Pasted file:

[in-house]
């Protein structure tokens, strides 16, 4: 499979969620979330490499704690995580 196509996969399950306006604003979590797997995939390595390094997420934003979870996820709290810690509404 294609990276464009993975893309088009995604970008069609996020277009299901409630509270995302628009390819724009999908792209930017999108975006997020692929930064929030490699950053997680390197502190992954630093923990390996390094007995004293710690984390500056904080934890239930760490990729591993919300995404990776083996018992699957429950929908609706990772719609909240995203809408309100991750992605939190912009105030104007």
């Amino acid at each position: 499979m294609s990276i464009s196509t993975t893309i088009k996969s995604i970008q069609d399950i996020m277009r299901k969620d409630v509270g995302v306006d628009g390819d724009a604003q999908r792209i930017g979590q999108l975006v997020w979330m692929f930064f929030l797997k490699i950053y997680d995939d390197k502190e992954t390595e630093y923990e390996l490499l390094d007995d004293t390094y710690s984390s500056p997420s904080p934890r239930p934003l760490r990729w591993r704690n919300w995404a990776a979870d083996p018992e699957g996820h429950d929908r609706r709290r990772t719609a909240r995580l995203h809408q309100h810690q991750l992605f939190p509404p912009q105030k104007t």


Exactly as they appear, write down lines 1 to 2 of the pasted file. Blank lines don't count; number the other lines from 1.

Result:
[in-house]
């Protein structure tokens, strides 16, 4: 499979969620979330490499704690995580 196509996969399950306006604003979590797997995939390595390094997420934003979870996820709290810690509404 294609990276464009993975893309088009995604970008069609996020277009299901409630509270995302628009390819724009999908792209930017999108975006997020692929930064929030490699950053997680390197502190992954630093923990390996390094007995004293710690984390500056904080934890239930760490990729591993919300995404990776083996018992699957429950929908609706990772719609909240995203809408309100991750992605939190912009105030104007």